ATHENS, Ga. -- Leila Denmark, a doctor her patients never forgot and one of the world’s oldest people, died Sunday in Athens at the age of 114.
A 1928 graduate of the Medical College of Georgia, she was a pediatrician who practiced medicine for more than 70 years. Denmark helped develop a whooping cough vaccine and wrote a well-regarded parenting book, “Every Child Should Have a Chance,” now in its 14th printing.
She also treated thousands of children in and around Atlanta, many of whom kept up with Denmark long after they were her patients.
“People still keep in touch and want to know how she’s doing,” said her daughter, Mary Denmark Hutcherson, when Denmark celebrated her 114th birthday at her Athens home in February.
Born Leila Alice Daughtry in the Bulloch County town of Portal in 1898, Denmark as a young woman graduated from Tift College, then studied more at Mercer University and taught high school science for two years before she decided to become a doctor.
She was the only woman in her MCG graduating class of 1928, and only the third woman to graduate from the college.
She moved to Atlanta soon after graduation and became the first resident at Henrietta Egleston Hospital for Children, now Children’s Healthcare of Atlanta. After her daughter was born, she opened a practice in her home, and as a doctor became known for her generosity as well as her wisdom.
She continued to practice until she retired in 2001. At 103, she was then the oldest practicing physician in the United States.
Among many other awards, Denmark was named Atlanta’s Woman of the Year in 1953.
She was among the first physicians to say that second-hand smoke posed a danger to children, and counseled that enjoying what you do and a good diet were two keys to good health.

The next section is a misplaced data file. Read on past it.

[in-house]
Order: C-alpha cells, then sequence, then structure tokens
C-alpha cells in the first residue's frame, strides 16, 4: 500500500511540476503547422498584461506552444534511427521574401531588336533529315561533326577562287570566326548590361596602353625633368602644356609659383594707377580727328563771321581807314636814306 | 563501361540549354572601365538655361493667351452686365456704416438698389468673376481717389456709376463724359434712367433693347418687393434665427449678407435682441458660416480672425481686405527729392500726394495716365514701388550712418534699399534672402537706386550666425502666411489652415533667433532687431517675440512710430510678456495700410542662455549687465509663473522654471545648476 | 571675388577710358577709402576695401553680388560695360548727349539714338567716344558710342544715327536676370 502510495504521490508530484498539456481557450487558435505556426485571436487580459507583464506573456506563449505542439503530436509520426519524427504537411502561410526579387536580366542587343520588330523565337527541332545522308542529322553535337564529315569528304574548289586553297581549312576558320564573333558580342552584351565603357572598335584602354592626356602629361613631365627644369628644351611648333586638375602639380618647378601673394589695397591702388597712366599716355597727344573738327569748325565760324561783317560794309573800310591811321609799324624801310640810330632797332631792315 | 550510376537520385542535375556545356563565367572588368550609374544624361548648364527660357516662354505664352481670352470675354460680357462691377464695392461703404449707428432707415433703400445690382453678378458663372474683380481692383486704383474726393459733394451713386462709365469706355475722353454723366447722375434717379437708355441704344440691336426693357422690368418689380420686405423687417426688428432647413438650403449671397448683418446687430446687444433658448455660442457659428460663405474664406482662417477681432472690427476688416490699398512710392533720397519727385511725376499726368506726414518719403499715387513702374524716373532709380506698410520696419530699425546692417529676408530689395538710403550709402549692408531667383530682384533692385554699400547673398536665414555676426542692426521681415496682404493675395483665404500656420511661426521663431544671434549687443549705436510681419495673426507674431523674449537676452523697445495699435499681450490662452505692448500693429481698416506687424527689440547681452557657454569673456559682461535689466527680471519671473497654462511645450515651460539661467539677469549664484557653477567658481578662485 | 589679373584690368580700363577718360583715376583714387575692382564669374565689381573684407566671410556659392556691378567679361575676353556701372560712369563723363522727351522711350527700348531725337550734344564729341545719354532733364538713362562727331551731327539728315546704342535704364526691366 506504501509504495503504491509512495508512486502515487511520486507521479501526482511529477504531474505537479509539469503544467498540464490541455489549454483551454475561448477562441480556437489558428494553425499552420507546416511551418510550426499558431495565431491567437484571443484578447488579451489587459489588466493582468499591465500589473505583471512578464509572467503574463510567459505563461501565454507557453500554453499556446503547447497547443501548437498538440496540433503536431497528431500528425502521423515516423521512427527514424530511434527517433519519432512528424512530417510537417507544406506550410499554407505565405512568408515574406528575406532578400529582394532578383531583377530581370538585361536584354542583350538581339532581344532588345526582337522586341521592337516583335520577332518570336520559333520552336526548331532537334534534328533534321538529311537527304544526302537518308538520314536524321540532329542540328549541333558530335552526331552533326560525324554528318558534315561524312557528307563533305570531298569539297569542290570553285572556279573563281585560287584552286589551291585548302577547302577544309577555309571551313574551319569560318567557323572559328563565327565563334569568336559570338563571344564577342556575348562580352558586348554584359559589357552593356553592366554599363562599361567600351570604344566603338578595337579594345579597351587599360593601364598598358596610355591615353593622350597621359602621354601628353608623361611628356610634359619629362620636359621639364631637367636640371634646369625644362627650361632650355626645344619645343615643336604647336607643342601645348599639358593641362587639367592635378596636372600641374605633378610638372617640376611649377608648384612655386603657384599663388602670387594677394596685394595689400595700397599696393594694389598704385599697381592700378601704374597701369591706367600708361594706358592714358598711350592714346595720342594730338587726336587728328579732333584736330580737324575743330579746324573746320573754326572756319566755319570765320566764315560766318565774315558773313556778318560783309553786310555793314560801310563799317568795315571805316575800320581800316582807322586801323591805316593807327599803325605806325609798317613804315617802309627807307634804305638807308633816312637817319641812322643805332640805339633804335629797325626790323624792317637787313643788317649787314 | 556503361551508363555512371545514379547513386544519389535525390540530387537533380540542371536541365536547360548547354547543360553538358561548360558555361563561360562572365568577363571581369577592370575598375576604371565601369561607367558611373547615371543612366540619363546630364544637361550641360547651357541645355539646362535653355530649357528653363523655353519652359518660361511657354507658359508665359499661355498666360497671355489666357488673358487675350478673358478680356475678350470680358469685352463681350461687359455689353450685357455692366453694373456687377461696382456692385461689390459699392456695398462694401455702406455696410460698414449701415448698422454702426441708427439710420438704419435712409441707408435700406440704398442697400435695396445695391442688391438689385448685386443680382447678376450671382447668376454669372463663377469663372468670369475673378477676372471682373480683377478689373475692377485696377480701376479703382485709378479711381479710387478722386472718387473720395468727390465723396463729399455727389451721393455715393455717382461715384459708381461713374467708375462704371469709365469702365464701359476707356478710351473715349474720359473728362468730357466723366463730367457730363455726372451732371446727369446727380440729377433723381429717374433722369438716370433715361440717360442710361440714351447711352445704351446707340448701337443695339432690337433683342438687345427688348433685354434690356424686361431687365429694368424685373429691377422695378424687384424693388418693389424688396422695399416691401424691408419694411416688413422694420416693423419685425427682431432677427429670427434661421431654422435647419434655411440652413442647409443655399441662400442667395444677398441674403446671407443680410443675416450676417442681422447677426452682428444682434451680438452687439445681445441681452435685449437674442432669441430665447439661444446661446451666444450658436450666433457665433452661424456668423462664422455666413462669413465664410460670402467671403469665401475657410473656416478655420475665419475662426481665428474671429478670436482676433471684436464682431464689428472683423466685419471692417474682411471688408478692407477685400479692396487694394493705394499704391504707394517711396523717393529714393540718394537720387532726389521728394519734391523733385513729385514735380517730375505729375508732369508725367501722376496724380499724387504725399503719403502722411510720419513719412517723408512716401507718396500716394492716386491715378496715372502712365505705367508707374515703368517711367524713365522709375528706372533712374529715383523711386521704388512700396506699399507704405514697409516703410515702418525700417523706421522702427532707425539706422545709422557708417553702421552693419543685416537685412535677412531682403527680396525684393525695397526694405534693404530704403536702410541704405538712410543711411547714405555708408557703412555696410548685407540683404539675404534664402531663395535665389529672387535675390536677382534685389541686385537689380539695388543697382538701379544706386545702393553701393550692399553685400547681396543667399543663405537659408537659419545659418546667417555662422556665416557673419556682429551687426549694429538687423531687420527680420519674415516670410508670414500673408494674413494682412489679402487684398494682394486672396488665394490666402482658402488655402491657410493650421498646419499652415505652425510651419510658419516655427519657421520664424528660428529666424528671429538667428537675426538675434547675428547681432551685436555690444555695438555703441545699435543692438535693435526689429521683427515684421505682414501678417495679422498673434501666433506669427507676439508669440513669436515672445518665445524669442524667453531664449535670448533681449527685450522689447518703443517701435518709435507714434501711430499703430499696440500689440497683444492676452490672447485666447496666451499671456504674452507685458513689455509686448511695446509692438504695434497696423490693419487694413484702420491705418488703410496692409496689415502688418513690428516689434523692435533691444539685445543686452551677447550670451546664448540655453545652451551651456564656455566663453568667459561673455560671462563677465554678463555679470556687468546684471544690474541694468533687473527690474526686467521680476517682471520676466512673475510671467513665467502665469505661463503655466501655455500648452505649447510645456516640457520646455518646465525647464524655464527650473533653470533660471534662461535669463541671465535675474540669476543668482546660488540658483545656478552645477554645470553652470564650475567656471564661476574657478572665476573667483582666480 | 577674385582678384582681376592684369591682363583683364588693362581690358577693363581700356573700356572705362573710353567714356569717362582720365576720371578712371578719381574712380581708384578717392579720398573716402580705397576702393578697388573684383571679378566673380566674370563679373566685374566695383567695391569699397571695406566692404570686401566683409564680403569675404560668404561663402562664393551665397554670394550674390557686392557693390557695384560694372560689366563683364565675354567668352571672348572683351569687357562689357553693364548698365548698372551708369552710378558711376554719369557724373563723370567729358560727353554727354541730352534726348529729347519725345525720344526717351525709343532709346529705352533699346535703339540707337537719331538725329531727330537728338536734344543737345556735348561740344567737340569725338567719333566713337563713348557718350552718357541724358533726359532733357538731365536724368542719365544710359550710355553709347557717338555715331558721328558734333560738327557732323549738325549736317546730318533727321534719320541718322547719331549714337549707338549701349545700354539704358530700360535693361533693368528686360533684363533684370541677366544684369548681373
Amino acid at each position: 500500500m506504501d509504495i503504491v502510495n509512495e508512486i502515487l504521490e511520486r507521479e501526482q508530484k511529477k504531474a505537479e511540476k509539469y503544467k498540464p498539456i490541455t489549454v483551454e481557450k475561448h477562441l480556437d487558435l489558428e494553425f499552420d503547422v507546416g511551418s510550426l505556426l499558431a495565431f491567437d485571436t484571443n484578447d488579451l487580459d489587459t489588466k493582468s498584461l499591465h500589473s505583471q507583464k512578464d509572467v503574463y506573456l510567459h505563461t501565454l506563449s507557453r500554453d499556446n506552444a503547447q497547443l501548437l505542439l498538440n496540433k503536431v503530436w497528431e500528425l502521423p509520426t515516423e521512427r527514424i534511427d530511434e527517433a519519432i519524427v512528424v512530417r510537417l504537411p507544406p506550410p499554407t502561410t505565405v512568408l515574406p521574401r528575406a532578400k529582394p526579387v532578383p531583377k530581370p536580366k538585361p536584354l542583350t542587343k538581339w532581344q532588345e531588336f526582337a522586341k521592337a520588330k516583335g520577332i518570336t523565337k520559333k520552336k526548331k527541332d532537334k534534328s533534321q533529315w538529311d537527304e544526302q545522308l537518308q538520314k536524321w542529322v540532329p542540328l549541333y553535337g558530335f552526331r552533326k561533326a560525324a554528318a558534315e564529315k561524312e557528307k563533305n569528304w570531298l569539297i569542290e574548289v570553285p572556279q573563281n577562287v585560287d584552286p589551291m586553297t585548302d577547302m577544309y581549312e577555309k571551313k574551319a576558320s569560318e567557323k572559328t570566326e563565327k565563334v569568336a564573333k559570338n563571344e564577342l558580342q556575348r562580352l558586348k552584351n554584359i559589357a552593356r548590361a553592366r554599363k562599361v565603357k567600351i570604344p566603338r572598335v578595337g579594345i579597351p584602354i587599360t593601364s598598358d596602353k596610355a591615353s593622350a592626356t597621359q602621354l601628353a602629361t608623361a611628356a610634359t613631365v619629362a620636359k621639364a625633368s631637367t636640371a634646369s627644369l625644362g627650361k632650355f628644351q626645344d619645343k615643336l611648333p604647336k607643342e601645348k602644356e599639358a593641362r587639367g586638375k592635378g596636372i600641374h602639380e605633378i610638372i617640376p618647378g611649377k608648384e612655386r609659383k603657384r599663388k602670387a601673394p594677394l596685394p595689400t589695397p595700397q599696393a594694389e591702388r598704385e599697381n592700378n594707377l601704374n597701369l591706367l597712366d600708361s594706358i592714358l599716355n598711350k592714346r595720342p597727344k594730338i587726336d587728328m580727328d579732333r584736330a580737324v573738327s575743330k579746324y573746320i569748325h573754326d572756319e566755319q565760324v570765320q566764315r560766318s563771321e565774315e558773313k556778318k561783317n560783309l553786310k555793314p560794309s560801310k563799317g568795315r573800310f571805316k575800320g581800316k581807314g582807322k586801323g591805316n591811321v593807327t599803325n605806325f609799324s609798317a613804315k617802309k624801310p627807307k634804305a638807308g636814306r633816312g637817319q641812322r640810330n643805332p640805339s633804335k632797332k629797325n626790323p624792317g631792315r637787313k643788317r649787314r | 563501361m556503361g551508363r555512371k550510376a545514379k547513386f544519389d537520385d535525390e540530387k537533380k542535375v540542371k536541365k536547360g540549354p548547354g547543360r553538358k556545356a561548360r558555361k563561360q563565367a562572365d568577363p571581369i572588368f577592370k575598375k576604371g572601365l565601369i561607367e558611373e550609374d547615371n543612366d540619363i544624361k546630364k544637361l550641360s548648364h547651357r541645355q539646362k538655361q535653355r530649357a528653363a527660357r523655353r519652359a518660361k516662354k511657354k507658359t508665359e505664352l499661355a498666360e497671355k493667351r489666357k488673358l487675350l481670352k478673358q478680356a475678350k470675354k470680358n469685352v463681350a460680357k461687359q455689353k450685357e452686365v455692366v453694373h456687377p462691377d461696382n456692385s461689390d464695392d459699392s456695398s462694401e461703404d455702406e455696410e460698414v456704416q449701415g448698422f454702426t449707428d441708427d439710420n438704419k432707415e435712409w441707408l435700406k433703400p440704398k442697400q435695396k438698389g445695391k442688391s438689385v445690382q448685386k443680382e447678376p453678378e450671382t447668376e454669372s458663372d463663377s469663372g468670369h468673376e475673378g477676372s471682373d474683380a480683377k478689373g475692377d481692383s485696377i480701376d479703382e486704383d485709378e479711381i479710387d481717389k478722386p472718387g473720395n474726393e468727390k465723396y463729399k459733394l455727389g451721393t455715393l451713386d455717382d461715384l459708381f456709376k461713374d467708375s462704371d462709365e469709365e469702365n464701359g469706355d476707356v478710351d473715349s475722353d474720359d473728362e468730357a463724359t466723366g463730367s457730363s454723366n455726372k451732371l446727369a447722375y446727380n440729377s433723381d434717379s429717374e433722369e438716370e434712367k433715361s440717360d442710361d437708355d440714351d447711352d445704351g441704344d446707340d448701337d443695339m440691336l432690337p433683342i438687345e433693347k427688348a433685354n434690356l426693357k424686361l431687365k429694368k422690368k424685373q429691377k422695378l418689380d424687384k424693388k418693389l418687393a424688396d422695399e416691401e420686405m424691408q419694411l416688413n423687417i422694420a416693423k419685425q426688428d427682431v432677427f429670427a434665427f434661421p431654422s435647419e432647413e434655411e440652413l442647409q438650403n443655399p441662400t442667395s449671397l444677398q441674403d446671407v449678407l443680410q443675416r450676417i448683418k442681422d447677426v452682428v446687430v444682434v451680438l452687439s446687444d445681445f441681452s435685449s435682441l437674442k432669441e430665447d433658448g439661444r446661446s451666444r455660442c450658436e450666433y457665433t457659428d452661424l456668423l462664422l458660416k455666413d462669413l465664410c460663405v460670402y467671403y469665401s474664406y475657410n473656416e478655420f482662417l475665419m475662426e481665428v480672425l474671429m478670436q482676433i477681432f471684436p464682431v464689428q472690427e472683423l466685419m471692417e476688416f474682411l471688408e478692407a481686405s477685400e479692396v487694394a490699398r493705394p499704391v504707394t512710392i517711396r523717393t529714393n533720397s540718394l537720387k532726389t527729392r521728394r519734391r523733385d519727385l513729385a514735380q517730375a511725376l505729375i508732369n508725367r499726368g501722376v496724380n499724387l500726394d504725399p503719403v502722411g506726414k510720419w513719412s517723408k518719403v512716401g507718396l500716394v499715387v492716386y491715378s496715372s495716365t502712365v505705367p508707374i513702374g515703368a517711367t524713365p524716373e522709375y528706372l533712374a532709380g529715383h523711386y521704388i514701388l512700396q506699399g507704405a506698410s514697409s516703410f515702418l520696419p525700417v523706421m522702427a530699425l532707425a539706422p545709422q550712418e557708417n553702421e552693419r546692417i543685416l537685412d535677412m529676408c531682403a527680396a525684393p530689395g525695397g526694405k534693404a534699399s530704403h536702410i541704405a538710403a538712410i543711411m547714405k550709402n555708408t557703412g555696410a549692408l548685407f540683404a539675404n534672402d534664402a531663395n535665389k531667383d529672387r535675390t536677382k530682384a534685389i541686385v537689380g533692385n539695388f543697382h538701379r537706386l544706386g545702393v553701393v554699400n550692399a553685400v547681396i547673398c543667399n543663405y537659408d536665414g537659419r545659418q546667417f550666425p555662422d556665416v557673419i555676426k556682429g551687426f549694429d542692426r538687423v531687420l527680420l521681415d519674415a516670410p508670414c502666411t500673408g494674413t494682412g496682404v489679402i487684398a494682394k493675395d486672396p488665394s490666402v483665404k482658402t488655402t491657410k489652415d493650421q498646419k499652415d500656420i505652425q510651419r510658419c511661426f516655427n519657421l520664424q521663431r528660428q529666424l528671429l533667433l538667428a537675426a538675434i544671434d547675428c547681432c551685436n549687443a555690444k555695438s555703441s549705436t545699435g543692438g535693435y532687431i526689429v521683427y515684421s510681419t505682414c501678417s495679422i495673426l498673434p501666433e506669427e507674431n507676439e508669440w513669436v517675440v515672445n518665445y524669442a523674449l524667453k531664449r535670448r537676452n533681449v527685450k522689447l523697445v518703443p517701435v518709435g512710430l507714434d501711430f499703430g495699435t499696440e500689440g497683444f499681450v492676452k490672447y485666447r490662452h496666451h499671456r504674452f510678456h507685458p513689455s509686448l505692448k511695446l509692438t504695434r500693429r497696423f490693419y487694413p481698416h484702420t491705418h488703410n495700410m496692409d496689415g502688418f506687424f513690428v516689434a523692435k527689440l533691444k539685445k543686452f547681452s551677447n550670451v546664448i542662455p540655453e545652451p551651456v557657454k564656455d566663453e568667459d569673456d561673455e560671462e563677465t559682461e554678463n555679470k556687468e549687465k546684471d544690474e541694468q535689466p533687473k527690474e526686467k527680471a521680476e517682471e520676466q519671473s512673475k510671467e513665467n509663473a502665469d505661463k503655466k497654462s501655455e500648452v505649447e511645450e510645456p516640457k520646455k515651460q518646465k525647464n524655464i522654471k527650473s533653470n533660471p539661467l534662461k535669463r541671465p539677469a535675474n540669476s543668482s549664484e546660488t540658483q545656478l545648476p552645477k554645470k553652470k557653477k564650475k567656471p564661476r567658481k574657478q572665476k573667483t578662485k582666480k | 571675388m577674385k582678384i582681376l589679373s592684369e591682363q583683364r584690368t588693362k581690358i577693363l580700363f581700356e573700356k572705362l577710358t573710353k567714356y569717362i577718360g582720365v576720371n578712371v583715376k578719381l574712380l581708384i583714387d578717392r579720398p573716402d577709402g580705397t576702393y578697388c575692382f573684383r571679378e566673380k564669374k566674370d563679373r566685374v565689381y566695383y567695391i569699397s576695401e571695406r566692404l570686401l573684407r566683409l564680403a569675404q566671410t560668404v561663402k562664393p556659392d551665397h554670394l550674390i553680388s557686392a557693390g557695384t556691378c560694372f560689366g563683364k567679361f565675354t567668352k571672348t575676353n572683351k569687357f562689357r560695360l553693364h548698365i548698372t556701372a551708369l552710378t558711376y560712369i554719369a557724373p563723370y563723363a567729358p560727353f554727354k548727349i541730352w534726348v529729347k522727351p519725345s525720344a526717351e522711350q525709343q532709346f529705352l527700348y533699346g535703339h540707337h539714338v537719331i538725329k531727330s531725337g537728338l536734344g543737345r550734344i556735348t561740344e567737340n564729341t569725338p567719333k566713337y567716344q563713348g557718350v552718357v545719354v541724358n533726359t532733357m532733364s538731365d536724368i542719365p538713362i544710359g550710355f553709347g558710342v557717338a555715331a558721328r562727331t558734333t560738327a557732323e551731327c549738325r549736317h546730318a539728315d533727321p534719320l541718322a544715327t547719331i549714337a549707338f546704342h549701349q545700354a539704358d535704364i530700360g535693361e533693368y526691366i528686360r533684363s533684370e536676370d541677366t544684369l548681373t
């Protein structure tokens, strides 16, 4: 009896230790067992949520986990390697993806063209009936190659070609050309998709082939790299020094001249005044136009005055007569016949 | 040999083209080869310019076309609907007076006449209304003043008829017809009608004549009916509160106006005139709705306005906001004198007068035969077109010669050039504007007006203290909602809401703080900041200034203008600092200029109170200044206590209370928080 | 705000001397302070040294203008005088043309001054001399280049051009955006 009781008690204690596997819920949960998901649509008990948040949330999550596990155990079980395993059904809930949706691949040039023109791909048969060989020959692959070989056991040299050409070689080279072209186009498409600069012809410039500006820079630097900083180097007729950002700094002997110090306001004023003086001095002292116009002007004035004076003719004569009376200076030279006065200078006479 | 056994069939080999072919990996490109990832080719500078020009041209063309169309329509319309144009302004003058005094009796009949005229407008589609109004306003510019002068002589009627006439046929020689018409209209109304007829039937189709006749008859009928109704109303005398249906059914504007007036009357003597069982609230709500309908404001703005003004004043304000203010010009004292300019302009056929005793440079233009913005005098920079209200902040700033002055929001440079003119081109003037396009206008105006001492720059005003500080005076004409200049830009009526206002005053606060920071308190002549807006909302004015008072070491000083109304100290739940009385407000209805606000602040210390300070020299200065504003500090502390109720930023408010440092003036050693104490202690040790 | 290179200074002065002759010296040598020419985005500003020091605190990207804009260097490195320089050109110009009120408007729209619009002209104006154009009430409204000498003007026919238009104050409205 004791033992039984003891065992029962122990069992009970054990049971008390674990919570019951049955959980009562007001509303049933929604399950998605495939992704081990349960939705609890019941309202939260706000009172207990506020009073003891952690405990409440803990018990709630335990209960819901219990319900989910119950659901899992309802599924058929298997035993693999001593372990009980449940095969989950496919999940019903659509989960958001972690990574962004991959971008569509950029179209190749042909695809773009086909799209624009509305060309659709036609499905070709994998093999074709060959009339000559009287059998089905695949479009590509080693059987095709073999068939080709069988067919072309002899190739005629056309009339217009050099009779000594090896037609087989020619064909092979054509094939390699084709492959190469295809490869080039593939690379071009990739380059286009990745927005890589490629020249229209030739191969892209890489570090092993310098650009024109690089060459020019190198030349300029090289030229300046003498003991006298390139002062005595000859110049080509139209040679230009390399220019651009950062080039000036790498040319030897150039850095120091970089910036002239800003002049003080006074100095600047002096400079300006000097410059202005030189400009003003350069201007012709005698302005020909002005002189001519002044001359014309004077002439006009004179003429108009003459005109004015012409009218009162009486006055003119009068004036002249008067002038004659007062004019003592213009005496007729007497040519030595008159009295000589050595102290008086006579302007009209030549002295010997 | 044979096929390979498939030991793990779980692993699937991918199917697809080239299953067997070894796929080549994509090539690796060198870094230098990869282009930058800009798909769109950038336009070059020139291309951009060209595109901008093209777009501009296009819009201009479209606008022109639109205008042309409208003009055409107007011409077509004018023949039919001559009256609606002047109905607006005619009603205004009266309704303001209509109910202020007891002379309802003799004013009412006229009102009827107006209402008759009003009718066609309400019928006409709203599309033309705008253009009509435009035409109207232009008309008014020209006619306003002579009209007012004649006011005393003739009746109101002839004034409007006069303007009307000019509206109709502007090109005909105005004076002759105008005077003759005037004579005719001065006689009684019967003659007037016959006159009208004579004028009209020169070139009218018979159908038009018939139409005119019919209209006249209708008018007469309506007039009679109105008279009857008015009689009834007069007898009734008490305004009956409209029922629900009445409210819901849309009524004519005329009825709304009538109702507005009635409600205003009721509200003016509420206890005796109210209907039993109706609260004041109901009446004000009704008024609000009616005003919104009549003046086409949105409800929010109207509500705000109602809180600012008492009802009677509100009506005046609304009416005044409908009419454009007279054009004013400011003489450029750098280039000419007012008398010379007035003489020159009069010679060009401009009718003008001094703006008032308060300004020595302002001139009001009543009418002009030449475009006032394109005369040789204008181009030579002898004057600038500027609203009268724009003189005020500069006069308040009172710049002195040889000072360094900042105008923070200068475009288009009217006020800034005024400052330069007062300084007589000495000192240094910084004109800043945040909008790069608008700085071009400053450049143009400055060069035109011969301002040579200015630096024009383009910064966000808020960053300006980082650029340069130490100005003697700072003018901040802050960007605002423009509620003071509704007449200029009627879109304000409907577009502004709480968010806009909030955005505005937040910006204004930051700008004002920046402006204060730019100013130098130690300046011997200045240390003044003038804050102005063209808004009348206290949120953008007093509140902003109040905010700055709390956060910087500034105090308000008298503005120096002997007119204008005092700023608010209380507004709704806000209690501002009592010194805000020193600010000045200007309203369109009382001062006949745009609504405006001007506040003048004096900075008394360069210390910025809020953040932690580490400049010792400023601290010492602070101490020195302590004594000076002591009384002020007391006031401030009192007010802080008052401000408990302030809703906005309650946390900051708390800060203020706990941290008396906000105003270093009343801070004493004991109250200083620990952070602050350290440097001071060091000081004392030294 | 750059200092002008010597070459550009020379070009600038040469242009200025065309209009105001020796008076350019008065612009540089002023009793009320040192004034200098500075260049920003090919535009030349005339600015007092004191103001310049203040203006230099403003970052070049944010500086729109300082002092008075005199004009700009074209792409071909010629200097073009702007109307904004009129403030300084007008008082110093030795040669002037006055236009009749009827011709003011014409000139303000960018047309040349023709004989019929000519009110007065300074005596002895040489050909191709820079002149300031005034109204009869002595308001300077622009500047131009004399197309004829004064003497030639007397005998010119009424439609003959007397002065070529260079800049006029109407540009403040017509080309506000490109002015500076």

She believed in getting to the root causes of illness, and that laughter and a sense of humor were keys to long life.
She avoided eating much sugar, a substance medical researchers now are beginning to suspect contributes to a number of health problems, including cancer.
Those principles seemed to serve her well. Her parents died relatively young, and many of her 11 brothers and sisters — she was the third of 12 children — had heart disease, but Denmark enjoyed good health up until the last few years of her life.
She lived independently until she reached the age 106, when she left Alpharetta and came to Athens to live with Hutcherson, her only daughter.
Denmark is survived by her daughter, two grandsons and two great-grandchildren.
Funeral services are set for Thursday at 1 p.m. at Athens’ First United Methodist Church, with burial at Portal Cemetery on Friday at 11 a.m.
The family will receive friends from 6-9 p.m. Wednesday at Lord & Stephens Funeral Home East.